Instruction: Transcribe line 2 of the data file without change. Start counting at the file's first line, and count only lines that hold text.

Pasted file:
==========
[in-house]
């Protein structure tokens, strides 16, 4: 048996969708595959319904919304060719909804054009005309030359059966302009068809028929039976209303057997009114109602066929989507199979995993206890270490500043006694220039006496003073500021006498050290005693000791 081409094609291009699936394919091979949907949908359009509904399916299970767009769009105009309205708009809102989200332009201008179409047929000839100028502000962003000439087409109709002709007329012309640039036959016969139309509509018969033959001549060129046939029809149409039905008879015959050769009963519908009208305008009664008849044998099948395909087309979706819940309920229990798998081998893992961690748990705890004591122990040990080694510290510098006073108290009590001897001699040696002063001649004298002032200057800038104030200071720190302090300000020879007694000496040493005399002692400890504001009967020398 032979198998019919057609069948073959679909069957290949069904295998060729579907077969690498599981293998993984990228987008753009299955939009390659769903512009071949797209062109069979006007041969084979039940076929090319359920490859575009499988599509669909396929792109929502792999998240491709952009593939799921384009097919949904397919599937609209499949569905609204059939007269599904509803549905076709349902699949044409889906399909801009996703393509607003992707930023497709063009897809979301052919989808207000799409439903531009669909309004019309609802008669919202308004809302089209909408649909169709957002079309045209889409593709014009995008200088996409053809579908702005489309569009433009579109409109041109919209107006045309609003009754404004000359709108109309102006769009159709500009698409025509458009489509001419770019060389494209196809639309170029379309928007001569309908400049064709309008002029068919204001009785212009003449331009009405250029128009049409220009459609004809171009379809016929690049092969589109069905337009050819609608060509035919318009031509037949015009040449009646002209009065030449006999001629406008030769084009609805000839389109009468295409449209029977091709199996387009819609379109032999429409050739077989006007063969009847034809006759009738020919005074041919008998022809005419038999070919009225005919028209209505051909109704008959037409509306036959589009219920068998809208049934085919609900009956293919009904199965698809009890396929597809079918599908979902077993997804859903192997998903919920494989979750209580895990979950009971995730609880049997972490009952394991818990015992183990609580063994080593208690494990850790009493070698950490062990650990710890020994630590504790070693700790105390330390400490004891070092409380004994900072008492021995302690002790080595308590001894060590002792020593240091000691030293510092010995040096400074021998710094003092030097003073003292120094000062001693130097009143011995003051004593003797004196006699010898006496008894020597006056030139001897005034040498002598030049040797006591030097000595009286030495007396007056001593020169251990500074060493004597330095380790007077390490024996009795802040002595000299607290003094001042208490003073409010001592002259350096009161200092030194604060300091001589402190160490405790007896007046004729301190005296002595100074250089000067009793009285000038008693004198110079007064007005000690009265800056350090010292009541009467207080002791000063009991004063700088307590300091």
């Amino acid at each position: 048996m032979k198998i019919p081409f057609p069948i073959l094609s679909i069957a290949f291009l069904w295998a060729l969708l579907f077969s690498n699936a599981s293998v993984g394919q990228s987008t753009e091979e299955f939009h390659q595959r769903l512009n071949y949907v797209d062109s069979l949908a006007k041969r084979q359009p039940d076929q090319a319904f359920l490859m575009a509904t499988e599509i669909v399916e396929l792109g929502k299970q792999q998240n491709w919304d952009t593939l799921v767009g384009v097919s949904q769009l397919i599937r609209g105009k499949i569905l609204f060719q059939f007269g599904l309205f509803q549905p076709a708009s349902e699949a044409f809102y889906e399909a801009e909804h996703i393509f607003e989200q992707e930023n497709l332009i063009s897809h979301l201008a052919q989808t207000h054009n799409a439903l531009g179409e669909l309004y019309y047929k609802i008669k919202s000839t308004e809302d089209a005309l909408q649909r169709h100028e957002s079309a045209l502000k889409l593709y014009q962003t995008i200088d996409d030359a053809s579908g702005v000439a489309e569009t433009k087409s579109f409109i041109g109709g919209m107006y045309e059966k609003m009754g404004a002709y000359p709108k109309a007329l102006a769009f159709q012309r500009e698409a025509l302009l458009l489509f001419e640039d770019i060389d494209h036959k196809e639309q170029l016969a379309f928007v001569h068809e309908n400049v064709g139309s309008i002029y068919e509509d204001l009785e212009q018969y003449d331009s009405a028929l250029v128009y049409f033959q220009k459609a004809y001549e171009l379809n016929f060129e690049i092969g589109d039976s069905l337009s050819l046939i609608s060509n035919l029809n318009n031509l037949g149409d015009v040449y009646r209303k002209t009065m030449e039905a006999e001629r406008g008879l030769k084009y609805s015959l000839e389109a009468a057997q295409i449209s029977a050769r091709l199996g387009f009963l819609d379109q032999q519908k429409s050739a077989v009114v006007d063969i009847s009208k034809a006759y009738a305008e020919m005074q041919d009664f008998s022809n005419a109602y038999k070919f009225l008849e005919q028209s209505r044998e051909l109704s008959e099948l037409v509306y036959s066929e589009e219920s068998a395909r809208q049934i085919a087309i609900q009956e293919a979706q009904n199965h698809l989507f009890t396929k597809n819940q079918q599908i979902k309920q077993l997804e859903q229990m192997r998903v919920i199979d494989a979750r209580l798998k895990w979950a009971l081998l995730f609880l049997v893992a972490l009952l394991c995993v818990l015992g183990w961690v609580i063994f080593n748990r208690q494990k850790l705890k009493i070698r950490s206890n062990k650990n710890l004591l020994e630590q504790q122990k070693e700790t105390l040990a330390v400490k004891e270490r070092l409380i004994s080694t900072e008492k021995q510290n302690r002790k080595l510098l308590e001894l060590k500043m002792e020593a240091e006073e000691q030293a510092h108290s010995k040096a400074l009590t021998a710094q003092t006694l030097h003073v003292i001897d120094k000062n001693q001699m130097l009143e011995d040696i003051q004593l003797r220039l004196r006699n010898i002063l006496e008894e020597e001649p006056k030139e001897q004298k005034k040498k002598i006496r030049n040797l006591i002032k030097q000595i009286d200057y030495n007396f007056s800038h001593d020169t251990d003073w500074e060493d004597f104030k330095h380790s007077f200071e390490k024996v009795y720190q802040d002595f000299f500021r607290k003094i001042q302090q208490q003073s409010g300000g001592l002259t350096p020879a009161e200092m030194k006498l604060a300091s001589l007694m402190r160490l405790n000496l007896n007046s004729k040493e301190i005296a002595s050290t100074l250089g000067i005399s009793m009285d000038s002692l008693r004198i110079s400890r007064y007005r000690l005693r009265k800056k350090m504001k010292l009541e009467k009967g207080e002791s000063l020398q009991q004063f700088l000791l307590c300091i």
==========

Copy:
């Protein structure tokens, strides 16, 4: 048996969708595959319904919304060719909804054009005309030359059966302009068809028929039976209303057997009114109602066929989507199979995993206890270490500043006694220039006496003073500021006498050290005693000791 081409094609291009699936394919091979949907949908359009509904399916299970767009769009105009309205708009809102989200332009201008179409047929000839100028502000962003000439087409109709002709007329012309640039036959016969139309509509018969033959001549060129046939029809149409039905008879015959050769009963519908009208305008009664008849044998099948395909087309979706819940309920229990798998081998893992961690748990705890004591122990040990080694510290510098006073108290009590001897001699040696002063001649004298002032200057800038104030200071720190302090300000020879007694000496040493005399002692400890504001009967020398 032979198998019919057609069948073959679909069957290949069904295998060729579907077969690498599981293998993984990228987008753009299955939009390659769903512009071949797209062109069979006007041969084979039940076929090319359920490859575009499988599509669909396929792109929502792999998240491709952009593939799921384009097919949904397919599937609209499949569905609204059939007269599904509803549905076709349902699949044409889906399909801009996703393509607003992707930023497709063009897809979301052919989808207000799409439903531009669909309004019309609802008669919202308004809302089209909408649909169709957002079309045209889409593709014009995008200088996409053809579908702005489309569009433009579109409109041109919209107006045309609003009754404004000359709108109309102006769009159709500009698409025509458009489509001419770019060389494209196809639309170029379309928007001569309908400049064709309008002029068919204001009785212009003449331009009405250029128009049409220009459609004809171009379809016929690049092969589109069905337009050819609608060509035919318009031509037949015009040449009646002209009065030449006999001629406008030769084009609805000839389109009468295409449209029977091709199996387009819609379109032999429409050739077989006007063969009847034809006759009738020919005074041919008998022809005419038999070919009225005919028209209505051909109704008959037409509306036959589009219920068998809208049934085919609900009956293919009904199965698809009890396929597809079918599908979902077993997804859903192997998903919920494989979750209580895990979950009971995730609880049997972490009952394991818990015992183990609580063994080593208690494990850790009493070698950490062990650990710890020994630590504790070693700790105390330390400490004891070092409380004994900072008492021995302690002790080595308590001894060590002792020593240091000691030293510092010995040096400074021998710094003092030097003073003292120094000062001693130097009143011995003051004593003797004196006699010898006496008894020597006056030139001897005034040498002598030049040797006591030097000595009286030495007396007056001593020169251990500074060493004597330095380790007077390490024996009795802040002595000299607290003094001042208490003073409010001592002259350096009161200092030194604060300091001589402190160490405790007896007046004729301190005296002595100074250089000067009793009285000038008693004198110079007064007005000690009265800056350090010292009541009467207080002791000063009991004063700088307590300091």